The following is from Communications Daily, a publication (not available online) that is an influential voice on the communications industry, especially on Capitol Hill.
As you read it consider what I’ve said previously: If the radio industry doesn’t fight the currently proposed streaming rate increase, we are next. If we wait until the wolf is at our doorstep it will be too late.
Broadcasters Fear Web Stream Rates Debate Means Wider Action
A debate over royalties for Web-based radio services and satellite radio could encourage the music industry to try to get more money out of radio broadcasters, industry sources said. The Library of Congress Copyright Royalty Board (CRB) ordered a sharp rise in the performance license webcasters pay, prompting protests by broadcasters and small webcasters (CD March 20 p9). Terrestrial broadcasters don’t pay those royalties. Charging webcasters more could strengthen the case made by groups wanting broadcasters’ exemption erased. “This is the opening bell to something which is going to creep up on us,” radio consultant Mark Ramsey said: “The radio industry will have difficulty arguing that the status quo is equitable when other people with access to the same music pay a higher rate. That’s the kind of argument that usually gets attention.”
Keeping broadcasters exempt from these royalties is among NAB’s top priorities, Exec. Vp Dennis Wharton said: “There would be few higher priorities than preventing a performance tax to be assessed against broadcasters.” Radio stations pay royalties to composers, but not performers or record labels. Broadcasters claim the exposure they provide adequately compensates artists and labels. Last month they got a chance to make that case to legislators when state broadcast groups visited Washington.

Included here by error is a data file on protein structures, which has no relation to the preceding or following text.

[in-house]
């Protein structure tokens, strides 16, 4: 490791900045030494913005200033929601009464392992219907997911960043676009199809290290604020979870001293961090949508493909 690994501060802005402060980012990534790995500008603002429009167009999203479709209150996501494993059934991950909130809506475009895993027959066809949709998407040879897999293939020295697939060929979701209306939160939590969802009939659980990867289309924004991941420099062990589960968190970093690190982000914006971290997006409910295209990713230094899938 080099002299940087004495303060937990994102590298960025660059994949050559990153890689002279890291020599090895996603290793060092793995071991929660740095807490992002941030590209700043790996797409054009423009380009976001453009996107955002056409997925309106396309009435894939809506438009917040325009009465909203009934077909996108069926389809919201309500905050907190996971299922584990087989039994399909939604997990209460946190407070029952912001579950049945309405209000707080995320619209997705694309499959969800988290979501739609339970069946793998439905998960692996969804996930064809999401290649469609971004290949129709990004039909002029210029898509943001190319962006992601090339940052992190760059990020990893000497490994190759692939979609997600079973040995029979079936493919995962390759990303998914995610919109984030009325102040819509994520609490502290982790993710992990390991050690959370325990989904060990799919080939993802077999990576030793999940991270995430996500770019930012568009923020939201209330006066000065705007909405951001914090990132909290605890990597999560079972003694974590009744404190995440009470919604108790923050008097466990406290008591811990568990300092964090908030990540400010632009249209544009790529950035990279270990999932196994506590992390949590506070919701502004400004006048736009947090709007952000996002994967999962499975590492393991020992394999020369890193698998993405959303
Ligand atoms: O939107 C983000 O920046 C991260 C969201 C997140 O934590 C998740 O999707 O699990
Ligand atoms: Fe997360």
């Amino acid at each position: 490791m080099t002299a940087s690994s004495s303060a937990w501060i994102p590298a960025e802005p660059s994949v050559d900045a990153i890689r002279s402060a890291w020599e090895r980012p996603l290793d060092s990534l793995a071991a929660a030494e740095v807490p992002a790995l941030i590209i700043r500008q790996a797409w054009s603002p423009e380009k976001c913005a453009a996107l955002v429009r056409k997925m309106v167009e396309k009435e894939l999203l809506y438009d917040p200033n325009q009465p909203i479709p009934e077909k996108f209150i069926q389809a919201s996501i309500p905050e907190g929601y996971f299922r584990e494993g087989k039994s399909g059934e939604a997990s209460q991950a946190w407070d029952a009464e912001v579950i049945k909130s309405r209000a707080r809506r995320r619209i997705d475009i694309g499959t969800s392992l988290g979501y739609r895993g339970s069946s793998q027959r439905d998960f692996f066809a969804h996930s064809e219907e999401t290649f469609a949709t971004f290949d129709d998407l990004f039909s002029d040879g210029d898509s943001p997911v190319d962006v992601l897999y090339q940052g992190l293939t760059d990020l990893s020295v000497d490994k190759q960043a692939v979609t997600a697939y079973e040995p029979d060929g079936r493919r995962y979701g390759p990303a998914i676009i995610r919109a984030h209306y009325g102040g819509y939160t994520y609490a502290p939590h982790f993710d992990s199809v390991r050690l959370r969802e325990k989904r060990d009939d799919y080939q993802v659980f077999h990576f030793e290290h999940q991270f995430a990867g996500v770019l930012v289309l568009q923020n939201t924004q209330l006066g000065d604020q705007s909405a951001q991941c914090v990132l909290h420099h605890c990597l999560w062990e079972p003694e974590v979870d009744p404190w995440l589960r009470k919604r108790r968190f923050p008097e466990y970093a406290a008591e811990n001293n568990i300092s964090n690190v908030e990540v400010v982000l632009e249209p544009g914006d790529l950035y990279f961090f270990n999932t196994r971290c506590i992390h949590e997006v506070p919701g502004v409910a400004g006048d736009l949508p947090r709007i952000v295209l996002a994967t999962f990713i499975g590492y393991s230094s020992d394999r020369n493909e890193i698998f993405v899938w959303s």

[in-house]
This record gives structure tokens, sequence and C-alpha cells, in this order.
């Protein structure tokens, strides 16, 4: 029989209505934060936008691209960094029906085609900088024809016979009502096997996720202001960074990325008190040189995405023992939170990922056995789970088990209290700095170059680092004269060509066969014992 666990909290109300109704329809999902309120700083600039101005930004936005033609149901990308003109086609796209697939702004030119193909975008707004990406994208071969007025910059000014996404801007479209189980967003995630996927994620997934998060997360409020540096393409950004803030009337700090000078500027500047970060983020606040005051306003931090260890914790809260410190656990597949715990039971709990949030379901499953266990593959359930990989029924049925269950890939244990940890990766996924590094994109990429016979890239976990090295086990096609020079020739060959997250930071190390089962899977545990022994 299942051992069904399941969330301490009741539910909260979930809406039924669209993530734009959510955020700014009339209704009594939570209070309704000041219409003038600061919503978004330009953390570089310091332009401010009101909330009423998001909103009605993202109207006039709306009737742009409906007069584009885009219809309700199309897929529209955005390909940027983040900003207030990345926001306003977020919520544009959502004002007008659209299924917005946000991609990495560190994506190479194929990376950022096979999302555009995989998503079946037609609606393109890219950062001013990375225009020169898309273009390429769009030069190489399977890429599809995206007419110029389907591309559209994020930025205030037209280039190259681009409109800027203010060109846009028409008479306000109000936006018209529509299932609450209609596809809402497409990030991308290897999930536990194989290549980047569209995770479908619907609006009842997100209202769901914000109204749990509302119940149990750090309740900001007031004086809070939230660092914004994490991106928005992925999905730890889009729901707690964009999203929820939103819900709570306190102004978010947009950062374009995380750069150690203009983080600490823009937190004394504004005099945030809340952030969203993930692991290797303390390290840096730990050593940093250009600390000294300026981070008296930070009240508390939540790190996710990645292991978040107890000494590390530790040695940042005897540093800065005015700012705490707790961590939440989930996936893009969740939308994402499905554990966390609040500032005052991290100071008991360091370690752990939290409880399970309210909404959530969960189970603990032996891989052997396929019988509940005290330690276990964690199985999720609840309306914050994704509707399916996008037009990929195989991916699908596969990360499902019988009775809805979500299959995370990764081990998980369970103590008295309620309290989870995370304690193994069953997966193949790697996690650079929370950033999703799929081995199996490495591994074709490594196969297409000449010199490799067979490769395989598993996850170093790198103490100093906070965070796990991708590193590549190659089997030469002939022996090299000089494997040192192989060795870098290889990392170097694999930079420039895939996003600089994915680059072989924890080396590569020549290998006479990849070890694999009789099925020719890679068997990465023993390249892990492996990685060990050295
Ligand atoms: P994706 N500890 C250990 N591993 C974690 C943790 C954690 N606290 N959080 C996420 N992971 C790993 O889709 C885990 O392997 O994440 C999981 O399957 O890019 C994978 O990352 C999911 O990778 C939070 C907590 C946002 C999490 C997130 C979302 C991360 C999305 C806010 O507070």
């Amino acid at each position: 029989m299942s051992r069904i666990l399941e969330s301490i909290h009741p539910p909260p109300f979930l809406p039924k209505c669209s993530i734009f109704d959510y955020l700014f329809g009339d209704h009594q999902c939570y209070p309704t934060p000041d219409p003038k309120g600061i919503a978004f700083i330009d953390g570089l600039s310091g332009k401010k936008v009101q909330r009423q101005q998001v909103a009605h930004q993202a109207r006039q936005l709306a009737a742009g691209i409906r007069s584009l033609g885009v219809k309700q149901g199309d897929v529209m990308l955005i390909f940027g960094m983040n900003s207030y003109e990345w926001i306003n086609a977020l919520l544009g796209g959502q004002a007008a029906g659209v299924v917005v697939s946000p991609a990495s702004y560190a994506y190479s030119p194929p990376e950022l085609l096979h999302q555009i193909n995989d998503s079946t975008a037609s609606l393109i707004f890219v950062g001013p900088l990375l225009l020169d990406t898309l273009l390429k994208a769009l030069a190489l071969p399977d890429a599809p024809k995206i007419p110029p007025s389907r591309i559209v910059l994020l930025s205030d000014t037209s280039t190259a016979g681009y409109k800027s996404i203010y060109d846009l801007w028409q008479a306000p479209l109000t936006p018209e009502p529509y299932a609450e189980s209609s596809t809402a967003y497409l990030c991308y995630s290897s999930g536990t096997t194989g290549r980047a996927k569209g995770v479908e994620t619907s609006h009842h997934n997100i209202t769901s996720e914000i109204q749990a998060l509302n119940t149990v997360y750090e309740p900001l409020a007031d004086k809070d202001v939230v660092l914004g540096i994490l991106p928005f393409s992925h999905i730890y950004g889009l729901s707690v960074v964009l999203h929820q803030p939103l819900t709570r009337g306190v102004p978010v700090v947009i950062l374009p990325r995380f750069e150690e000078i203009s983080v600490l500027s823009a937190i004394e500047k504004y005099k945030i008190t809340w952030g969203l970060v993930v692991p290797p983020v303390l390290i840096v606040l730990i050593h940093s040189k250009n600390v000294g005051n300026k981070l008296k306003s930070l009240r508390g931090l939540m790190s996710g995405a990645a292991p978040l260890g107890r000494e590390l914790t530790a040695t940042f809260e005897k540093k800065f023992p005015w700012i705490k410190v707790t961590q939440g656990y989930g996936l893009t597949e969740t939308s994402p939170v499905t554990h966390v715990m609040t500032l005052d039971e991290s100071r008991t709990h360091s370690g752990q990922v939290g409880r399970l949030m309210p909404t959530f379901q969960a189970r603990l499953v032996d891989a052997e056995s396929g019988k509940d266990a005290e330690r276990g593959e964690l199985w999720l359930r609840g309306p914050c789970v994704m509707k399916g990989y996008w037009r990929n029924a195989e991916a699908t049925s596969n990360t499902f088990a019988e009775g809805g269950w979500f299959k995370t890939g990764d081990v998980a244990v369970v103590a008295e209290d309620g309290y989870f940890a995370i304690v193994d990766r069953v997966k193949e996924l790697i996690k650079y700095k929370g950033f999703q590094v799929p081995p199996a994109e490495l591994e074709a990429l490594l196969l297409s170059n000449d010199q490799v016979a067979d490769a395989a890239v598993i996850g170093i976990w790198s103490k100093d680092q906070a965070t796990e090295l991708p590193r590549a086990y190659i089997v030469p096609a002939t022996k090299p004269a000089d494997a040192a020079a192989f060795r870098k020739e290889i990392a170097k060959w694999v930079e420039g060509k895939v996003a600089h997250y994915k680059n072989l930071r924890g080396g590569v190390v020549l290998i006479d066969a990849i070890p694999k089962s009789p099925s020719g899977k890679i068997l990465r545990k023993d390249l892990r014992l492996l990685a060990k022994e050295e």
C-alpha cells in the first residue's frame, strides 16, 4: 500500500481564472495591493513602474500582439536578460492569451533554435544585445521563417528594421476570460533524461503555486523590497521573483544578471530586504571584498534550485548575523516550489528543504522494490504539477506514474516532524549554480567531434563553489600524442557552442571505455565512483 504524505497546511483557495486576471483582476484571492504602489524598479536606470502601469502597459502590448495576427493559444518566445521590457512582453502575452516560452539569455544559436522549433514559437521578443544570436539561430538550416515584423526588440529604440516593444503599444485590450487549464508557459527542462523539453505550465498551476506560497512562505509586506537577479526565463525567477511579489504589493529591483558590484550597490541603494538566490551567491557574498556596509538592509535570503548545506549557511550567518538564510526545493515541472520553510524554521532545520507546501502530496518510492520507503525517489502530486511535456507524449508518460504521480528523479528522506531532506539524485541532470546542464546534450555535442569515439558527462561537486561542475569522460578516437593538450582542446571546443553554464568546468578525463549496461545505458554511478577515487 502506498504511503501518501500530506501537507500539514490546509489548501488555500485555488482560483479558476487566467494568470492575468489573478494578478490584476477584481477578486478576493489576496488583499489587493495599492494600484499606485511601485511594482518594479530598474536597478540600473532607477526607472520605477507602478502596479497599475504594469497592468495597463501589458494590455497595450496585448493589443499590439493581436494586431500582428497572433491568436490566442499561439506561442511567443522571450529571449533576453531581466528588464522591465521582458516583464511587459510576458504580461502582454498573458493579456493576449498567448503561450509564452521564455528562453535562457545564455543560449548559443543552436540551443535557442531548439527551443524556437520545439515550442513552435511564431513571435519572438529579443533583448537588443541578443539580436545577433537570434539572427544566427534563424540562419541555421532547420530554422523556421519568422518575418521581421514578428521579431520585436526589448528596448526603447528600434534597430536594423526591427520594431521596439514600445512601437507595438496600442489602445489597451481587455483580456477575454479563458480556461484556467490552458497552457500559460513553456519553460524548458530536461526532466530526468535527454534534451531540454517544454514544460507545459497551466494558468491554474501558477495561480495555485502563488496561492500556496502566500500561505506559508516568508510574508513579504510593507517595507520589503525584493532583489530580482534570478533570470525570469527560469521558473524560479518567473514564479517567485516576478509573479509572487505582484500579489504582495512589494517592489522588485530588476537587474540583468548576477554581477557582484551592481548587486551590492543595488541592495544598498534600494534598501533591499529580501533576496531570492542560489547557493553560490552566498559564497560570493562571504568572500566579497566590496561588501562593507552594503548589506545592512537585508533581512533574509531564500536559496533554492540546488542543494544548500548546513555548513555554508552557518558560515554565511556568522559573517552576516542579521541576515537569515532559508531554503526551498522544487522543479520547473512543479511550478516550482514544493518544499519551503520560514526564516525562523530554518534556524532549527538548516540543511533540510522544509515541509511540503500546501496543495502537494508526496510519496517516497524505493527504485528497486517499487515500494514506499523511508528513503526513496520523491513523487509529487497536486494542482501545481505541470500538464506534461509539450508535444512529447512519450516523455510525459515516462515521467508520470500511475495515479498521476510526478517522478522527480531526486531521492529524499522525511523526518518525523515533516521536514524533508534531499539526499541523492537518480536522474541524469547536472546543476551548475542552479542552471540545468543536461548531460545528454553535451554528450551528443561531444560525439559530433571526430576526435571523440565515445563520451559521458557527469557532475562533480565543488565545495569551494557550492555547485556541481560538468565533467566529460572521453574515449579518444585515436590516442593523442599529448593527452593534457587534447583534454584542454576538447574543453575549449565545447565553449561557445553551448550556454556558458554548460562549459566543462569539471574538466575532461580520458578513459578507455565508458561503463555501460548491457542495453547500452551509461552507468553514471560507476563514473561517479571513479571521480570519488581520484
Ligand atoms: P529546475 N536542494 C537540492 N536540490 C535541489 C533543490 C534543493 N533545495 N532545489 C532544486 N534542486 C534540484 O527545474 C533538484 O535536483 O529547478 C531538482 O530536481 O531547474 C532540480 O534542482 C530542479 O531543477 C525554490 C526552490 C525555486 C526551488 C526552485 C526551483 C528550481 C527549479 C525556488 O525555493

SoundExchange, which collects performance license royalties, has been talking big lately. This week Exec. Dir. John Simson told the Washington Post “there’s really no justification for broadcasters not paying [the performance license]… and we’re going to try to address that.” SoundExchange didn’t comment for this story. “It’s always been part of their [industry’s] legislative agenda but they have never really made a hard push to get it done,” broadcast lawyer David Oxenford said: “Now the tempo seems to be ratcheting up somewhat and the rhetoric is getting hotter. I wouldn’t be surprised to see a legislative effort made at some point to try to get broadcasters covered by these royalties.”
Performers deserve to be paid by radio stations who built their businesses playing music, said Future of Music Coalition Exec. Dir. Jenny Toomey. Her group also is fighting the CRB ruling. Still, it’s not right to lump broadcaster obligations with the CRB process, she said: “It’s a flawed structure, but we don’t want to convolute it with the chaos about the webcasting right now.”
Reprinted with the permission of Warren Communications News.
Just for the record, I would recommend that the NAB not refer to this fee as a performance “tax,” since consumers are very unlikely to be sympathetic about a “tax” on a vast industry which provides their content for free.